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XP Home & domains

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XP Home & domains

I know that a XPhome machine cannot join a domain, but has anybody succeded in sharing files between XP Proff boxes & a W2k server that belong to a domain & an XPhome machine. Maybe something along the lines of machine accounts?
Problem is we have a small domain at work with the above XP proff machines & a w2kserver, now my boss who is pretty computer illiterate decided he`d like a laptop, so just went out & bought one. Guess what OS!!!!!
Now he`d like to be able to share files so he can take his shiny new machine home & work!
6 REPLIES
Cloudmaster
Grafter
Posts: 257
Registered: 01-08-2007

XP Home & domains

I had exactly the same scenario a few years back, we ended up buying an XP Pro upgrade for the laptop
Community Veteran
Posts: 5,878
Registered: 04-04-2007

XP Home & domains

Upgrade it to XP Pro, you can get an upgrade cheap enough. Other than that there are some work arounds, but the point of having a domain controller is making your network secure and if your going to allow the machine through you might as well not run any domain control at all.

Chris
Damfoose
Grafter
Posts: 40
Registered: 27-09-2007

XP Home & domains

This is not a perfect solution but you can still map network drives using XP-Home even though you are unable to join a Domain with it.

I have at home a 2003 server and a comp joined to it's domain the rest of my comps just map network drives when the family logs on to their computers

Simply set the comp to get an IP addy via dhcp , wright a batch file for the mapings eg say for a Home drive H

@echo off

net use H: /d
net use H: \\server name\directory name

the slash d deleats the maping before re-maping as this saves any errors that wil confuse the od bugger and ensures you get a connection you can also place folders in his my docks folder with shortcuts to the maped drives so he does not have to go looking any where else for them easy. you can always script it but why make it difficult for yourself.

creat a batch file save it somewhere in the windows directory ( he wont deleat it from their ) then put a shortcut to it in his start up menu job done. saves on the upgrade. mind you he should have got a decent laptop in the first place or it could have been real awkward he could have got one preinstalled with LINUX. :twisted:
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XP Home & domains

Quote
This is not a perfect solution but you can still map network drives using XP-Home even though you are unable to join a Domain with it.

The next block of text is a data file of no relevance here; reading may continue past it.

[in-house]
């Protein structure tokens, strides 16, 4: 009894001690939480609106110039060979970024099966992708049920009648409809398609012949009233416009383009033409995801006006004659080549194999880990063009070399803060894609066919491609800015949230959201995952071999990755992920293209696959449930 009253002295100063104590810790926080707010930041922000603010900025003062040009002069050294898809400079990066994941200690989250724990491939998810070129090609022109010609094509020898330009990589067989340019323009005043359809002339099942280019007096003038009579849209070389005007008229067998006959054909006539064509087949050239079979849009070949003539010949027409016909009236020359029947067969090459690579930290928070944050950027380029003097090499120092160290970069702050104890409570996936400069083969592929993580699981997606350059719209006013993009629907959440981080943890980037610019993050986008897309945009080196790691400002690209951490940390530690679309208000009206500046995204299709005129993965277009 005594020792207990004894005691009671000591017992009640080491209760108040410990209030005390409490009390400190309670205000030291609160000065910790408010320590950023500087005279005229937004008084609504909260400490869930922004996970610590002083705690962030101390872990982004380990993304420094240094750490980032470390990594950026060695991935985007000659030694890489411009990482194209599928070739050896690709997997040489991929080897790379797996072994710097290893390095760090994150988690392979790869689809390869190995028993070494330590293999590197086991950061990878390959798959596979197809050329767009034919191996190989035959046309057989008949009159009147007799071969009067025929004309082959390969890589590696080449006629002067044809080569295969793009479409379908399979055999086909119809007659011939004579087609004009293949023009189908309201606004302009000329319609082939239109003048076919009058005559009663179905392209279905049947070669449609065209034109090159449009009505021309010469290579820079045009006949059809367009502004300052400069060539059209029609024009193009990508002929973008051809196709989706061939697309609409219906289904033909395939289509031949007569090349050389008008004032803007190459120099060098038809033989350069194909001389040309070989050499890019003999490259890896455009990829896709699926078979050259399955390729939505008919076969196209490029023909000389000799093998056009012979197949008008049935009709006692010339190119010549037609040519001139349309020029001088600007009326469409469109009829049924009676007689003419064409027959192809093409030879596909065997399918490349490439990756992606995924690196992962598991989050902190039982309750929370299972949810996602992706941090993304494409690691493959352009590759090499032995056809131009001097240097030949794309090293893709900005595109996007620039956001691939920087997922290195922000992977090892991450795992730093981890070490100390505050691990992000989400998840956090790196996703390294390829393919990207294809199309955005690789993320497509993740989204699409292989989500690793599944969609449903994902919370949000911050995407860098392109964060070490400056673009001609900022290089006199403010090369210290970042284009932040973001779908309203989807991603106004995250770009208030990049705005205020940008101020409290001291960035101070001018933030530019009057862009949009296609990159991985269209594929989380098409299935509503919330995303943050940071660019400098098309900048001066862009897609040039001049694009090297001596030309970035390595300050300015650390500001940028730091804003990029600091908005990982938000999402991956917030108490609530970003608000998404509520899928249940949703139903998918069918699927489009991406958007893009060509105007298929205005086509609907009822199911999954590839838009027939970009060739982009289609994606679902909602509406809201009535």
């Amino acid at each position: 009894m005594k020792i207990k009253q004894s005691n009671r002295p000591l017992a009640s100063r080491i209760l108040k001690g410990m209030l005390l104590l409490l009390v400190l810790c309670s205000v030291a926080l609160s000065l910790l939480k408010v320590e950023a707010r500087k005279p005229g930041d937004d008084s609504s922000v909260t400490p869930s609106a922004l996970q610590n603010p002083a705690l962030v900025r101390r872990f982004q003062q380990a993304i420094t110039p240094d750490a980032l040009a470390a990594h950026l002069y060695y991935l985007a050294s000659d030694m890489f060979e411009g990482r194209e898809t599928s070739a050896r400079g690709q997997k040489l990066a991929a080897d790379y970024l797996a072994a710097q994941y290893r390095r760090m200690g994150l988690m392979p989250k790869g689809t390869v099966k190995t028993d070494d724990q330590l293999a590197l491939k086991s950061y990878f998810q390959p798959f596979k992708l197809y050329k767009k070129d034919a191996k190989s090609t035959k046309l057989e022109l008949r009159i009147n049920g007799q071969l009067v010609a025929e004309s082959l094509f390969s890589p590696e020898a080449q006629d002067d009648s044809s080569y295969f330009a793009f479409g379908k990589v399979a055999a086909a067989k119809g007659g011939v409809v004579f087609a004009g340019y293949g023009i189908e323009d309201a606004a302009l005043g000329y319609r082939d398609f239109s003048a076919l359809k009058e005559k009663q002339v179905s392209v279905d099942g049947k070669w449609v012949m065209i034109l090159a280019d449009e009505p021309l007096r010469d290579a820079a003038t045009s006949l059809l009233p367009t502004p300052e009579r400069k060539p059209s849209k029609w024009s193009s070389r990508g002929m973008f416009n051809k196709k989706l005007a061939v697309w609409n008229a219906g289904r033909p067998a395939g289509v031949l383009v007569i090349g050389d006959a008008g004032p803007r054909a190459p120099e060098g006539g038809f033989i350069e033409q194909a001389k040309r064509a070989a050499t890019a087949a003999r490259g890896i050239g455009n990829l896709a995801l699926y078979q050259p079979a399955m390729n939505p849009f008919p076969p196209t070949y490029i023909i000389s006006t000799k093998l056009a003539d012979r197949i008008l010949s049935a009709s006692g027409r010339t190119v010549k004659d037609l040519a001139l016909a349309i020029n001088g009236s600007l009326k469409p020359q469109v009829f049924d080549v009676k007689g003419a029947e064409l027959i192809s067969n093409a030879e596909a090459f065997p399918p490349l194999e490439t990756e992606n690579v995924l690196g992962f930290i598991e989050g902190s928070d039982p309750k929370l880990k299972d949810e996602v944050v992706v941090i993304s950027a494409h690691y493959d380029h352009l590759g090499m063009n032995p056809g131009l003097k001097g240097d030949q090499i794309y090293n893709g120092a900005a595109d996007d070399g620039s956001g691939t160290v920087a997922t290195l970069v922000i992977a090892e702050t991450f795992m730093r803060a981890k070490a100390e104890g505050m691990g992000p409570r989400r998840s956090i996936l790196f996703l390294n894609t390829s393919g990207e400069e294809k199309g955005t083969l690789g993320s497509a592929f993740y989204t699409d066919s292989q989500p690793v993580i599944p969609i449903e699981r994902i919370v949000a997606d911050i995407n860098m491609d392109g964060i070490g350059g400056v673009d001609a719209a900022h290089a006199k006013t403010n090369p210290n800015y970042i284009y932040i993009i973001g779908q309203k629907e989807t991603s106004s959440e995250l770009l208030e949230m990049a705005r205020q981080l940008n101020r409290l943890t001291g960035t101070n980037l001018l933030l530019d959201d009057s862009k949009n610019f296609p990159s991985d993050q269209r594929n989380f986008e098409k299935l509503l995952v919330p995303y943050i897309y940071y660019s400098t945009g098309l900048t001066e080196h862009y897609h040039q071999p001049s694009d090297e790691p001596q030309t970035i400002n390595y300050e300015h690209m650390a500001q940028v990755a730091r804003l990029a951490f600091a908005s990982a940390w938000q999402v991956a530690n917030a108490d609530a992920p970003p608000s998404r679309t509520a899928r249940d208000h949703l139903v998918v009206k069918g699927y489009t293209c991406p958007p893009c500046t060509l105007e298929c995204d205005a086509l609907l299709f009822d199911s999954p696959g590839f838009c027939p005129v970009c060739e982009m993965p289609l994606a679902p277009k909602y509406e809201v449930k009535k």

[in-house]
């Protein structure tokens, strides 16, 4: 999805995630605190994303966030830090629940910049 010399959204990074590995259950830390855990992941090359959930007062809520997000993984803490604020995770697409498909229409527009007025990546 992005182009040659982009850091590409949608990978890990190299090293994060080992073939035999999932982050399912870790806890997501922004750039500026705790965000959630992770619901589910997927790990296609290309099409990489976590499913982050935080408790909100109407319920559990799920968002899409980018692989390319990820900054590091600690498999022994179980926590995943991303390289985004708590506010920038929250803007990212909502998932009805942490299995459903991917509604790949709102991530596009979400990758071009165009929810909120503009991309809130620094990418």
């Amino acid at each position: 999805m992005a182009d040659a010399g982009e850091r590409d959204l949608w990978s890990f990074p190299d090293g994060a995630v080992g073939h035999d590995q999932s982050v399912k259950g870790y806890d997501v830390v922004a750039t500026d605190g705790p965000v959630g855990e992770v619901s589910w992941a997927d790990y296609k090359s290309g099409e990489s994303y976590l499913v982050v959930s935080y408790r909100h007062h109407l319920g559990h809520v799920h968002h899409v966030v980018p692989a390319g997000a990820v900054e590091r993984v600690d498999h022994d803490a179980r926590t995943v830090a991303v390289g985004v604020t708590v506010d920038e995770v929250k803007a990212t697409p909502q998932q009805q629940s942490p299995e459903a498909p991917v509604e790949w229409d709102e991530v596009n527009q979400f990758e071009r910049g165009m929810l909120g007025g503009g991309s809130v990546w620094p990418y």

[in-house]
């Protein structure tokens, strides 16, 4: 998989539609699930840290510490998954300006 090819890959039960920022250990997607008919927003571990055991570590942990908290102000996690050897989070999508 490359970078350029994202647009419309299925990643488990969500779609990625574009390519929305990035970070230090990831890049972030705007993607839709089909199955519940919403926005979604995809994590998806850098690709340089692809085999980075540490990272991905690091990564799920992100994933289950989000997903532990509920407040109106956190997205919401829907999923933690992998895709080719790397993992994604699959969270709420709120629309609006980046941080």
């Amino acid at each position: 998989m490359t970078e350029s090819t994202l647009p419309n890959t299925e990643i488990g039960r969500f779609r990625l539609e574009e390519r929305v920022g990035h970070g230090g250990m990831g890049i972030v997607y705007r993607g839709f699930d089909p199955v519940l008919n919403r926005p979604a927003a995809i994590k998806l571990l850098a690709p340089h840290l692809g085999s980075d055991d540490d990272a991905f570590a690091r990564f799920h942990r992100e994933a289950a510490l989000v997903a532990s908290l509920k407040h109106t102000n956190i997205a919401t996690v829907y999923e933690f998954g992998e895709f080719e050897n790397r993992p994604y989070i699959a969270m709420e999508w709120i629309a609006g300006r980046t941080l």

I have at home a 2003 server and a comp joined to it's domain the rest of my comps just map network drives when the family logs on to their computers


What permissions/security are you allowing on the mapped folders?
There are certain things that we dont want "everyone" to access.
Damfoose
Grafter
Posts: 40
Registered: 27-09-2007

XP Home & domains

Quote
Quote
This is not a perfect solution but you can still map network drives using XP-Home even though you are unable to join a Domain with it.

I have at home a 2003 server and a comp joined to it's domain the rest of my comps just map network drives when the family logs on to their computers


What permissions/security are you allowing on the mapped folders?
There are certain things that we dont want "everyone" to access.


You can use the standard login permissions .

EG... user 1 has access to \\server01\share1 where user 2 does not

so just ensure that when your boss changes his laptop password it is changed on the domain to the same password as NT will check .

I have at home plenty of things that I dont want my boy to have access to but I want him to have access to my MP3's so he has access to that but gets an access denied to anything else. Personally The directories that the family have access to are full read write access. Seeing as we all use a password to log into our accounts it saves me a headache ( it was one of the small things that I was adiment on ) It will serve the boy well later in life knowing that to use a PC he will have to login properly.

If your stuck or want some help drop me a private note if this system has the facilities to be able to do that. I am more than happy to help it is my job after all.
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the best thing to do is

create an (local) account for the other user on the machine you are connecting to, then set permissions for this user

Then when the user logs in he will simply type in the user name and password you just created, note you can make it the same as his other machine